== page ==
Filled with never-before-seen photos and art throughout, the much-anticipated autobiography from rock icon and lead singer of Blondie, Debbie Harry
BRAVE, BEAUTIFUL AND BORN TO BE PUNK
Musician, actor, activist, and the iconic face of New York City cool, Debbie Harry is the frontwoman of Blondie, a band that forged a new sound that brought together the worlds of rock, punk, disco, reggae and hip-hop to create some of the most beloved pop songs of all time. As a muse, she collaborated with some of the boldest artists of the past four decades. The scope of Debbie Harry’s impact on our culture has been matched only by her reticence to reveal her rich inner life—until now.
In an arresting mix of visceral, soulful storytelling and stunning visuals, Face It upends the standard music memoir while delivering a truly prismatic portrait. With all the grit, grime, and glory recounted in intimate detail, Face It re-creates the downtown scene of 1970s New York City, where Blondie played alongside the Ramones, Television, Talking Heads, Iggy Pop and David Bowie. Aesthetically dazzling, and including never-before-seen photographs, bespoke illustrations and fan art installations, Face It brings Debbie Harry’s world and artistic sensibilities to life.
Following her path from glorious commercial success to heroin addiction, the near-death of partner Chris Stein, a heart-wrenching bankruptcy, and Blondie’s breakup as a band to her multifaceted acting career in more than thirty films, a stunning solo career and the triumphant return of her band, and her tireless advocacy for the environment and LGBTQ rights, Face It is a cinematic story of a woman who made her own path, and set the standard for a generation of artists who followed in her footsteps—a memoir as dynamic as its subject.
“I was saying things in songs that female singers didn’t really say back then. I wasn’t submissive or begging him to come back, I was kicking his ass, kicking him out, kicking my own ass too. My Blondie character was an inflatable doll but with a dark, provocative, aggressive side. I was playing it up yet I was very serious.”—From Face It
The singer of the New Wave band Blondie and star of art-house movies Videodrome and Hairspray looks back on lots of sex, drugs, and rock n' roll in this rough-and-tumble memoir. Harry recounts her plunge into bohemian New York in the 1960s and her navigation of the music scene as it shifted from hippiedom to disco to punk. It's a story of creative ferment, as she infused the burgeoning punk aesthetic into her own glammed-up style Marilyn Monroe with "a dark, provocative, aggressive side" and used Method acting techniques to hone her singing while slogging through gigs in gloriously grungy clubs including CBGB's and L.A.'s Whiskey a Go Go . Her portrait of Blondie's success in the late '70s feels less effervescent, full of wearisome touring and business wrangles. Harry offers a frank look at her life on the edge, including "oversexed" erotic adventures, a mugging and rape that she shrugs off ("the stolen guitars hurt me more"), an attempted abduction by a man she thinks may have been serial killer Ted Bundy, and unapologetic drug use. ("Heroin was a great consolation," she reflects of a period when she supplied herself and her hospitalized bandmate and boyfriend Chris Stein with the narcotic.) The narrative rambles, but Blondie fans will love its piquant atmospherics and the energy and honesty of Harry's take on her singular saga.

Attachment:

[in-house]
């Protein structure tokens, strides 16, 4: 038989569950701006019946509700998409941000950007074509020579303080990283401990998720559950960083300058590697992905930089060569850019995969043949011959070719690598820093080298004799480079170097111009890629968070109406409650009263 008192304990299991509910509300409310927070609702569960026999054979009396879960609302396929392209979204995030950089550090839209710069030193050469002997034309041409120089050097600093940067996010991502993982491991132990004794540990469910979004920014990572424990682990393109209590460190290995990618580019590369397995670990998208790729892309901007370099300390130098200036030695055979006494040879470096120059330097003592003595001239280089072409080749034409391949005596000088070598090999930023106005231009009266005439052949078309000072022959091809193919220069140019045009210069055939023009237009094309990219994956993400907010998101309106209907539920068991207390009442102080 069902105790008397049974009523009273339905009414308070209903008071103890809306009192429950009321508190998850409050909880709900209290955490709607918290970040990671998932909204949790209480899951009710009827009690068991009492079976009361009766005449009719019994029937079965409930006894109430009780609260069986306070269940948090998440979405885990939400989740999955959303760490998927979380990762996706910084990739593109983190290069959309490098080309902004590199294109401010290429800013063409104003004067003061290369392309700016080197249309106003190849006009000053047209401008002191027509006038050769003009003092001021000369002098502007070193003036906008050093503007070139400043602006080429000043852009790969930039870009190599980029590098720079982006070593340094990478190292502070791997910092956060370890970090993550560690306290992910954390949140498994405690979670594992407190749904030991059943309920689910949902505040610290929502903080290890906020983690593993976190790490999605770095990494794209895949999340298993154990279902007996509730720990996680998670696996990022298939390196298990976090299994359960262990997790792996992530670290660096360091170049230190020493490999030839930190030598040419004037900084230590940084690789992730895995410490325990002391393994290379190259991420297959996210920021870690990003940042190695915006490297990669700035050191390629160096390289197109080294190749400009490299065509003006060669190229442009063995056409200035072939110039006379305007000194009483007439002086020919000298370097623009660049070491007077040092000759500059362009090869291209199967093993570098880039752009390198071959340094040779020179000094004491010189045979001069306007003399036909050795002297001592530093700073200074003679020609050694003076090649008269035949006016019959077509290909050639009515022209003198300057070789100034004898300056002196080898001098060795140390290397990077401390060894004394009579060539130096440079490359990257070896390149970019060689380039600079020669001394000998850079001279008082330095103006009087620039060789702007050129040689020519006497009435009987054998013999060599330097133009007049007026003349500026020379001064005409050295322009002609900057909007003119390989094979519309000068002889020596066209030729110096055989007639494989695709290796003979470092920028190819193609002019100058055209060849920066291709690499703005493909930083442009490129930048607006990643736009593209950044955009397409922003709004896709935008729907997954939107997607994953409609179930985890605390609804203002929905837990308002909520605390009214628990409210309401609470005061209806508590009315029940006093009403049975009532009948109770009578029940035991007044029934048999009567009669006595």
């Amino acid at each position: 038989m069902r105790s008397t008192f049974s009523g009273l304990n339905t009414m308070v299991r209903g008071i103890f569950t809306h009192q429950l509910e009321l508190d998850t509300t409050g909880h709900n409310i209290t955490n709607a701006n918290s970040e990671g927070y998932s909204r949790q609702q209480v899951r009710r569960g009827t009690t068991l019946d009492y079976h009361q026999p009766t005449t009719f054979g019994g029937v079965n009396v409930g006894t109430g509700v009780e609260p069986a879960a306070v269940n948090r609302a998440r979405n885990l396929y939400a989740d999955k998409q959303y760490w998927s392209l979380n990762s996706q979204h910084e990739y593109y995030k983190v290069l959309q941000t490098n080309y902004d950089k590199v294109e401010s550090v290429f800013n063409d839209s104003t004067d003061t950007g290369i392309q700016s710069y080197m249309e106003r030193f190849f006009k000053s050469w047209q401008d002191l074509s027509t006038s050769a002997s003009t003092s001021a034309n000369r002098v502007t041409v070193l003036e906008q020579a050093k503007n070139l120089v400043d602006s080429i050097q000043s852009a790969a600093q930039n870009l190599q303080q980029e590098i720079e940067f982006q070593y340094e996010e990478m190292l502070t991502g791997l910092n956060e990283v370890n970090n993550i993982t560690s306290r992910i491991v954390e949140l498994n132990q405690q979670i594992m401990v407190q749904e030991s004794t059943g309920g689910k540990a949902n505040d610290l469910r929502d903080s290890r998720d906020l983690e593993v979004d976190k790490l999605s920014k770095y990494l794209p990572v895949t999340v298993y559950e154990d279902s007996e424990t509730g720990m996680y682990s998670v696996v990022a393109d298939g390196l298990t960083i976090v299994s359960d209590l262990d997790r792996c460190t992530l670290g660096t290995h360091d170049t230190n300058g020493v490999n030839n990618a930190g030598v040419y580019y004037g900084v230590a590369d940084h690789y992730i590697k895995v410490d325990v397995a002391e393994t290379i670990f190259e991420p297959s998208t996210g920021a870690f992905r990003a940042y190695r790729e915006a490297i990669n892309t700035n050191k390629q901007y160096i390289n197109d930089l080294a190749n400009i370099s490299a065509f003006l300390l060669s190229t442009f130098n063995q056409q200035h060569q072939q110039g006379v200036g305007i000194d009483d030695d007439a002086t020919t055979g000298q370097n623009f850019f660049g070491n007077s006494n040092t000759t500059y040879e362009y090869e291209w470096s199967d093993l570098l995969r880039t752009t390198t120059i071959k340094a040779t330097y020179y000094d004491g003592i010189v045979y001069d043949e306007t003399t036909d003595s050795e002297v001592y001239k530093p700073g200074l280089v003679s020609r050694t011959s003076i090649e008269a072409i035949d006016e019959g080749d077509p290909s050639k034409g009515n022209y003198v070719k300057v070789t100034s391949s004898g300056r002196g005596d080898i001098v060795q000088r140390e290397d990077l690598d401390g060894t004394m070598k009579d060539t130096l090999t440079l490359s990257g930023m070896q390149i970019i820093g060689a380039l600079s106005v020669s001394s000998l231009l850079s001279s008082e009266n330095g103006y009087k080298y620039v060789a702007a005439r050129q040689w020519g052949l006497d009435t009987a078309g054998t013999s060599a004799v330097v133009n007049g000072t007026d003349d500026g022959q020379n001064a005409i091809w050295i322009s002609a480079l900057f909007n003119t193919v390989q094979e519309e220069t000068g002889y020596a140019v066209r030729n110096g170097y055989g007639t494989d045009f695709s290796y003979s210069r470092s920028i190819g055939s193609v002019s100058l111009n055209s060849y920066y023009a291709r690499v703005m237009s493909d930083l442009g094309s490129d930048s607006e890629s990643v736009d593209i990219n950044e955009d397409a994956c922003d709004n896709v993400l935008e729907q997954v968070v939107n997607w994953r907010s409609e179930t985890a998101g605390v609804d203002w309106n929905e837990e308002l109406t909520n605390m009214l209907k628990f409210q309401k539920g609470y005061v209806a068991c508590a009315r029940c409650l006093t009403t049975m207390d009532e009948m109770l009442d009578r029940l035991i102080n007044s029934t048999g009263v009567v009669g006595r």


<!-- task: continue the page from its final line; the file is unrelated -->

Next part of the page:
She has a unique outlook on the Bew York music and art scene that is unmatched really. She was born to do this and in a time that was ready for her- the 70’s and ‘80’s. The music holds up. The sex drugs and rock and roll seems quaint and nostalgic now and like her I wish I could be transported back to my youth then. But fir now I’ll enjoy this book. She seems like she is enjoying herself. Good for her.
Not the rebel she thinks she is
A scattered and oddly depressing autobiography. Debbie is one of those thinkers who deludes herself that she’s some rebel because she “broke the rules” ie took drugs, played in a band. made some terrible art, and didn’t get married or have kids - pretty much the very things that shallow capitalist culture promotes today. Her boomer generation were conned into bringing this stoned out nihilism into the mainstream. She imbibed the whole deal, and. even at an advanced age, thinks it was trailblazing. It just comes across as sad.
Her “deep” insights read like the diversity statements from any major American corporation. She may have been punk for a minute, but she has bought into conventional globalist liberalism since. This is Coca Cola rebellion with yawningly predictable opinions that dovetail with the “correct” way to think. There’s nothing edgy here. Certainly nothing to get you booted from social media - the barometer for edginess these days. If anything, she is at pains to demonstrate how in agreement with current orthodoxy she has always been. But the hits were glorious. Shame she wasted half her life since the hits stopped in the early 80s. Those amazing genes were never passed on. Despite her yearnings to find her real parents, she never became one. So after the Blondie heyday, much of this book is prattle about numbing the emptiness via drugs and sex. Her solo work is largely forgettable, as is her film work. Listen to Blondie’s music and skip this - it’s not worth your time.